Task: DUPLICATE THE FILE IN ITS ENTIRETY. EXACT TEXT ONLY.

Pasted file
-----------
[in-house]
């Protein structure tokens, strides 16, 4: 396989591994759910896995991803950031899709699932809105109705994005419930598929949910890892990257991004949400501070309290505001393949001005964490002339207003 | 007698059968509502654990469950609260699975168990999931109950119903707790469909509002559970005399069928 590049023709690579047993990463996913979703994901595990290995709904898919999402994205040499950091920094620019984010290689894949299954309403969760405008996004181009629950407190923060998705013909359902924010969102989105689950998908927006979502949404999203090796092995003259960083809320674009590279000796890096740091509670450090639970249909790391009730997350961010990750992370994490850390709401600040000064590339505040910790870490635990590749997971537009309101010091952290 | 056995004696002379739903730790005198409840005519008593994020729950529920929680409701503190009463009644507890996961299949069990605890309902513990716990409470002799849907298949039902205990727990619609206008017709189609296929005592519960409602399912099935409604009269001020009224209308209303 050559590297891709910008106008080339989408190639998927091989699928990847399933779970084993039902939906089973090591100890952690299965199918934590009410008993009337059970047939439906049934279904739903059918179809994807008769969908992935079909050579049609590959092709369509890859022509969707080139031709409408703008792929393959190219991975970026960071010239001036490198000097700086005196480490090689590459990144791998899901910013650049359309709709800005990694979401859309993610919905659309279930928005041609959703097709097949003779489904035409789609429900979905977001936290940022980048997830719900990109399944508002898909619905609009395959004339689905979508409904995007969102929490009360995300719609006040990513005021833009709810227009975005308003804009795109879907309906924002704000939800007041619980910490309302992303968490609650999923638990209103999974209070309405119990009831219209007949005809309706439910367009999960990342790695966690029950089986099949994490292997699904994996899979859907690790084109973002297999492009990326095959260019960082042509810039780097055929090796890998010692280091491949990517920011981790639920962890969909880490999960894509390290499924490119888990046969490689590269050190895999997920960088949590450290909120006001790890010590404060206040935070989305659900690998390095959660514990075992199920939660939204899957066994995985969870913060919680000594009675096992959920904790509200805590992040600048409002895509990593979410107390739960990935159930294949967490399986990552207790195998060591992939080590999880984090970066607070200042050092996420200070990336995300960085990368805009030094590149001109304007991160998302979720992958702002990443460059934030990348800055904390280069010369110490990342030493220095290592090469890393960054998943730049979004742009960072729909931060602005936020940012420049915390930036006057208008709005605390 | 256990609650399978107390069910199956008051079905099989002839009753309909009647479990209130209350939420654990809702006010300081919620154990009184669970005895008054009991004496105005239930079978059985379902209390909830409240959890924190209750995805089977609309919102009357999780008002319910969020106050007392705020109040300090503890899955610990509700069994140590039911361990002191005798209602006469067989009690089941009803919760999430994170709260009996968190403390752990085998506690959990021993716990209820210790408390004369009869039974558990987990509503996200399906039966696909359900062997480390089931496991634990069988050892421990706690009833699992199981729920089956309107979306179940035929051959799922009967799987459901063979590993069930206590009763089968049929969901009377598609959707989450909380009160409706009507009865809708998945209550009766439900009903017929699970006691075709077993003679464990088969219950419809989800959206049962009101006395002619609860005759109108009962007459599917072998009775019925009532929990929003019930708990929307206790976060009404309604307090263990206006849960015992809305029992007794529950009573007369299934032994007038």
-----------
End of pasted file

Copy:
[in-house]
């Protein structure tokens, strides 16, 4: 396989591994759910896995991803950031899709699932809105109705994005419930598929949910890892990257991004949400501070309290505001393949001005964490002339207003 | 007698059968509502654990469950609260699975168990999931109950119903707790469909509002559970005399069928 590049023709690579047993990463996913979703994901595990290995709904898919999402994205040499950091920094620019984010290689894949299954309403969760405008996004181009629950407190923060998705013909359902924010969102989105689950998908927006979502949404999203090796092995003259960083809320674009590279000796890096740091509670450090639970249909790391009730997350961010990750992370994490850390709401600040000064590339505040910790870490635990590749997971537009309101010091952290 | 056995004696002379739903730790005198409840005519008593994020729950529920929680409701503190009463009644507890996961299949069990605890309902513990716990409470002799849907298949039902205990727990619609206008017709189609296929005592519960409602399912099935409604009269001020009224209308209303 050559590297891709910008106008080339989408190639998927091989699928990847399933779970084993039902939906089973090591100890952690299965199918934590009410008993009337059970047939439906049934279904739903059918179809994807008769969908992935079909050579049609590959092709369509890859022509969707080139031709409408703008792929393959190219991975970026960071010239001036490198000097700086005196480490090689590459990144791998899901910013650049359309709709800005990694979401859309993610919905659309279930928005041609959703097709097949003779489904035409789609429900979905977001936290940022980048997830719900990109399944508002898909619905609009395959004339689905979508409904995007969102929490009360995300719609006040990513005021833009709810227009975005308003804009795109879907309906924002704000939800007041619980910490309302992303968490609650999923638990209103999974209070309405119990009831219209007949005809309706439910367009999960990342790695966690029950089986099949994490292997699904994996899979859907690790084109973002297999492009990326095959260019960082042509810039780097055929090796890998010692280091491949990517920011981790639920962890969909880490999960894509390290499924490119888990046969490689590269050190895999997920960088949590450290909120006001790890010590404060206040935070989305659900690998390095959660514990075992199920939660939204899957066994995985969870913060919680000594009675096992959920904790509200805590992040600048409002895509990593979410107390739960990935159930294949967490399986990552207790195998060591992939080590999880984090970066607070200042050092996420200070990336995300960085990368805009030094590149001109304007991160998302979720992958702002990443460059934030990348800055904390280069010369110490990342030493220095290592090469890393960054998943730049979004742009960072729909931060602005936020940012420049915390930036006057208008709005605390 | 256990609650399978107390069910199956008051079905099989002839009753309909009647479990209130209350939420654990809702006010300081919620154990009184669970005895008054009991004496105005239930079978059985379902209390909830409240959890924190209750995805089977609309919102009357999780008002319910969020106050007392705020109040300090503890899955610990509700069994140590039911361990002191005798209602006469067989009690089941009803919760999430994170709260009996968190403390752990085998506690959990021993716990209820210790408390004369009869039974558990987990509503996200399906039966696909359900062997480390089931496991634990069988050892421990706690009833699992199981729920089956309107979306179940035929051959799922009967799987459901063979590993069930206590009763089968049929969901009377598609959707989450909380009160409706009507009865809708998945209550009766439900009903017929699970006691075709077993003679464990088969219950419809989800959206049962009101006395002619609860005759109108009962007459599917072998009775019925009532929990929003019930708990929307206790976060009404309604307090263990206006849960015992809305029992007794529950009573007369299934032994007038």